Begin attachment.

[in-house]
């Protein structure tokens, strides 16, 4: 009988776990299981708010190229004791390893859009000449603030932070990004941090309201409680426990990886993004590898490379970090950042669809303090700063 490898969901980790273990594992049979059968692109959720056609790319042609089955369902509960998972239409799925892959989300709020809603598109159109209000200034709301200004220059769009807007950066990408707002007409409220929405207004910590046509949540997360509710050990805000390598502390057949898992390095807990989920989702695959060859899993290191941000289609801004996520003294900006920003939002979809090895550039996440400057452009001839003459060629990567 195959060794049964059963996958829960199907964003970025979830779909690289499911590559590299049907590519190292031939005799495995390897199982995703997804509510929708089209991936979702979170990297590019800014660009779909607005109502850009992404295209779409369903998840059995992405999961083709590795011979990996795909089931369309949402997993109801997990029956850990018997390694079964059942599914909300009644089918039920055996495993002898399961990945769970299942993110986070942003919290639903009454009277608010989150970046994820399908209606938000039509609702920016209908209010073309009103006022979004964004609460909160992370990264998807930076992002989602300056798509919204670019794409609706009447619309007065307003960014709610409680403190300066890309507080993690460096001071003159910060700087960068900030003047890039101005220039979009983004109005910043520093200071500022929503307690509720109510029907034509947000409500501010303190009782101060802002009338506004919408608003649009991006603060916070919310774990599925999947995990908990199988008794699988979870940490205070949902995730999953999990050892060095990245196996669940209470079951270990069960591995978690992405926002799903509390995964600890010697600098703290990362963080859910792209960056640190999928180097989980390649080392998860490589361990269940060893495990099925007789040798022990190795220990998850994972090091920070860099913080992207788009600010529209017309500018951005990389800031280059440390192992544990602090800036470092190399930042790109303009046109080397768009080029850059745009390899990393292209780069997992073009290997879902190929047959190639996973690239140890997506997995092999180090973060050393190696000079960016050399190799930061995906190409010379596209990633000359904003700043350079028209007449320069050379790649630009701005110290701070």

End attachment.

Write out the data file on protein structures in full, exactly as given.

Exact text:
[in-house]
């Protein structure tokens, strides 16, 4: 009988776990299981708010190229004791390893859009000449603030932070990004941090309201409680426990990886993004590898490379970090950042669809303090700063 490898969901980790273990594992049979059968692109959720056609790319042609089955369902509960998972239409799925892959989300709020809603598109159109209000200034709301200004220059769009807007950066990408707002007409409220929405207004910590046509949540997360509710050990805000390598502390057949898992390095807990989920989702695959060859899993290191941000289609801004996520003294900006920003939002979809090895550039996440400057452009001839003459060629990567 195959060794049964059963996958829960199907964003970025979830779909690289499911590559590299049907590519190292031939005799495995390897199982995703997804509510929708089209991936979702979170990297590019800014660009779909607005109502850009992404295209779409369903998840059995992405999961083709590795011979990996795909089931369309949402997993109801997990029956850990018997390694079964059942599914909300009644089918039920055996495993002898399961990945769970299942993110986070942003919290639903009454009277608010989150970046994820399908209606938000039509609702920016209908209010073309009103006022979004964004609460909160992370990264998807930076992002989602300056798509919204670019794409609706009447619309007065307003960014709610409680403190300066890309507080993690460096001071003159910060700087960068900030003047890039101005220039979009983004109005910043520093200071500022929503307690509720109510029907034509947000409500501010303190009782101060802002009338506004919408608003649009991006603060916070919310774990599925999947995990908990199988008794699988979870940490205070949902995730999953999990050892060095990245196996669940209470079951270990069960591995978690992405926002799903509390995964600890010697600098703290990362963080859910792209960056640190999928180097989980390649080392998860490589361990269940060893495990099925007789040798022990190795220990998850994972090091920070860099913080992207788009600010529209017309500018951005990389800031280059440390192992544990602090800036470092190399930042790109303009046109080397768009080029850059745009390899990393292209780069997992073009290997879902190929047959190639996973690239140890997506997995092999180090973060050393190696000079960016050399190799930061995906190409010379596209990633000359904003700043350079028209007449320069050379790649630009701005110290701070």